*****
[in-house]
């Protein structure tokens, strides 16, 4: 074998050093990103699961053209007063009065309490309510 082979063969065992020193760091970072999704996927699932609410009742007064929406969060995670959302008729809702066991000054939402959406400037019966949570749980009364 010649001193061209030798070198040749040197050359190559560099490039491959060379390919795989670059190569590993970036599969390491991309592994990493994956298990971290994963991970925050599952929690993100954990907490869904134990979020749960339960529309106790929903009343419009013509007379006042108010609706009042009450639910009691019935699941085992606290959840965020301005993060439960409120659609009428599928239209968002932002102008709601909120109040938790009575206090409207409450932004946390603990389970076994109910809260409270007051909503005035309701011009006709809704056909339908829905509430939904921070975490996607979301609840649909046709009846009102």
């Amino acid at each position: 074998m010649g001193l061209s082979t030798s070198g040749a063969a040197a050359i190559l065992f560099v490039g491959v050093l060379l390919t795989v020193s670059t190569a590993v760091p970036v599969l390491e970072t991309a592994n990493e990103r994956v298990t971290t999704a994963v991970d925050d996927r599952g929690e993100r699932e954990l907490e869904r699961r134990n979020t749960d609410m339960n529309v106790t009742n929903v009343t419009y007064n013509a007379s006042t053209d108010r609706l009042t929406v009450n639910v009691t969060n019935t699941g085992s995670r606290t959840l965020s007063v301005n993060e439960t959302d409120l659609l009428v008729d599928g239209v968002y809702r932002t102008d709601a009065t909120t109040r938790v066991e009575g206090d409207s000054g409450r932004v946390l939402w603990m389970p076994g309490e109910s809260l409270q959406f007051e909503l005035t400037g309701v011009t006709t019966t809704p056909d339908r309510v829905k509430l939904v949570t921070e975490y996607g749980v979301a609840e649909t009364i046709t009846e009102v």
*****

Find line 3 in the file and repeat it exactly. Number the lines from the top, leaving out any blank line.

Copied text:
């Amino acid at each position: 074998m010649g001193l061209s082979t030798s070198g040749a063969a040197a050359i190559l065992f560099v490039g491959v050093l060379l390919t795989v020193s670059t190569a590993v760091p970036v599969l390491e970072t991309a592994n990493e990103r994956v298990t971290t999704a994963v991970d925050d996927r599952g929690e993100r699932e954990l907490e869904r699961r134990n979020t749960d609410m339960n529309v106790t009742n929903v009343t419009y007064n013509a007379s006042t053209d108010r609706l009042t929406v009450n639910v009691t969060n019935t699941g085992s995670r606290t959840l965020s007063v301005n993060e439960t959302d409120l659609l009428v008729d599928g239209v968002y809702r932002t102008d709601a009065t909120t109040r938790v066991e009575g206090d409207s000054g409450r932004v946390l939402w603990m389970p076994g309490e109910s809260l409270q959406f007051e909503l005035t400037g309701v011009t006709t019966t809704p056909d339908r309510v829905k509430l939904v949570t921070e975490y996607g749980v979301a609840e649909t009364i046709t009846e009102v």